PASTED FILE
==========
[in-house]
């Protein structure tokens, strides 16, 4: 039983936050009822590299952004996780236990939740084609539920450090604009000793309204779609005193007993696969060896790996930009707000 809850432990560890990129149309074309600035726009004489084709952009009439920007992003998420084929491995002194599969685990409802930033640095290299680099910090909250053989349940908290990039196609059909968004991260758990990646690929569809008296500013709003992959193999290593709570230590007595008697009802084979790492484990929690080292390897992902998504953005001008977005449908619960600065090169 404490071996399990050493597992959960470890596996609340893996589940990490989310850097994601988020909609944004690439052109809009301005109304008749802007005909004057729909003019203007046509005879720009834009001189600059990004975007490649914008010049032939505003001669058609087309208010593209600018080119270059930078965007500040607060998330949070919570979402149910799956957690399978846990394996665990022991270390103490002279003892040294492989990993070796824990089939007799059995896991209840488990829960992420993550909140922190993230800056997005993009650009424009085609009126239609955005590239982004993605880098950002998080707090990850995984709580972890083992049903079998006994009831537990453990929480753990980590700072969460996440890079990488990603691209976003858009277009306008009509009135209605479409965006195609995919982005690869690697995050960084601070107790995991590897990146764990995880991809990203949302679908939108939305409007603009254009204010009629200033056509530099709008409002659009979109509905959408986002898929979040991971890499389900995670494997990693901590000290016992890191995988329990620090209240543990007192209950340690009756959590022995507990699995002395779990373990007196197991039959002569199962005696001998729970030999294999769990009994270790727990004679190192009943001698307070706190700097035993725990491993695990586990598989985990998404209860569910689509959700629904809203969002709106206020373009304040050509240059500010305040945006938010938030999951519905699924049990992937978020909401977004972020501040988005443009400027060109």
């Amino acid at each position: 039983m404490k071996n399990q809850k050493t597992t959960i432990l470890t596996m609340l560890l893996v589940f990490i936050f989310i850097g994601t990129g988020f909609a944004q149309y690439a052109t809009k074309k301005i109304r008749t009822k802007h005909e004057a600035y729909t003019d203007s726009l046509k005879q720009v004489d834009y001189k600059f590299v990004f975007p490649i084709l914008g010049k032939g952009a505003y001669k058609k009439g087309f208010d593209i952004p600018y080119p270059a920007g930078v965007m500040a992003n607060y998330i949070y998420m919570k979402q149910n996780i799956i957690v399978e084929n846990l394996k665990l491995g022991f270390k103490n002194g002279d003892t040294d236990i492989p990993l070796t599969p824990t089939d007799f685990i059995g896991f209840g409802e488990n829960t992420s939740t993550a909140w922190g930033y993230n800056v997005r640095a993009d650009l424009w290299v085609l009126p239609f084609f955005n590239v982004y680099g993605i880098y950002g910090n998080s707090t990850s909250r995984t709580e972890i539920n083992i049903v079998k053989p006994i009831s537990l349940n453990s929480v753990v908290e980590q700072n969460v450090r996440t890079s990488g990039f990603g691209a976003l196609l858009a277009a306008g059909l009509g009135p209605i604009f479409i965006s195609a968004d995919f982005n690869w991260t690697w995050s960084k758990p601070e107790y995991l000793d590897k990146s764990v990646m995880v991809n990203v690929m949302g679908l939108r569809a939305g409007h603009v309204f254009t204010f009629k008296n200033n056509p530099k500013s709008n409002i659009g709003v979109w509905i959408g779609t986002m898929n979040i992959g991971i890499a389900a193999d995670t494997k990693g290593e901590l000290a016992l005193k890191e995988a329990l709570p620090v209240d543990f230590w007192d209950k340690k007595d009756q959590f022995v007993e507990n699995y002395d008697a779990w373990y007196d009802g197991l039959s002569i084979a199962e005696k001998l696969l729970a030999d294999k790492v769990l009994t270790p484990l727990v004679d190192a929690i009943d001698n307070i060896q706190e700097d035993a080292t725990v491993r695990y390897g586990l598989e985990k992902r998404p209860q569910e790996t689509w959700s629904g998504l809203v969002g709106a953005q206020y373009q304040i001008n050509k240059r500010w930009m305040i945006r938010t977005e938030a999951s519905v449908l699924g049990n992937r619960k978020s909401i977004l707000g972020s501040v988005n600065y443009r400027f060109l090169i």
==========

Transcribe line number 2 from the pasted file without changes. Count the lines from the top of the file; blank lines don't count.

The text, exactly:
């Protein structure tokens, strides 16, 4: 039983936050009822590299952004996780236990939740084609539920450090604009000793309204779609005193007993696969060896790996930009707000 809850432990560890990129149309074309600035726009004489084709952009009439920007992003998420084929491995002194599969685990409802930033640095290299680099910090909250053989349940908290990039196609059909968004991260758990990646690929569809008296500013709003992959193999290593709570230590007595008697009802084979790492484990929690080292390897992902998504953005001008977005449908619960600065090169 404490071996399990050493597992959960470890596996609340893996589940990490989310850097994601988020909609944004690439052109809009301005109304008749802007005909004057729909003019203007046509005879720009834009001189600059990004975007490649914008010049032939505003001669058609087309208010593209600018080119270059930078965007500040607060998330949070919570979402149910799956957690399978846990394996665990022991270390103490002279003892040294492989990993070796824990089939007799059995896991209840488990829960992420993550909140922190993230800056997005993009650009424009085609009126239609955005590239982004993605880098950002998080707090990850995984709580972890083992049903079998006994009831537990453990929480753990980590700072969460996440890079990488990603691209976003858009277009306008009509009135209605479409965006195609995919982005690869690697995050960084601070107790995991590897990146764990995880991809990203949302679908939108939305409007603009254009204010009629200033056509530099709008409002659009979109509905959408986002898929979040991971890499389900995670494997990693901590000290016992890191995988329990620090209240543990007192209950340690009756959590022995507990699995002395779990373990007196197991039959002569199962005696001998729970030999294999769990009994270790727990004679190192009943001698307070706190700097035993725990491993695990586990598989985990998404209860569910689509959700629904809203969002709106206020373009304040050509240059500010305040945006938010938030999951519905699924049990992937978020909401977004972020501040988005443009400027060109």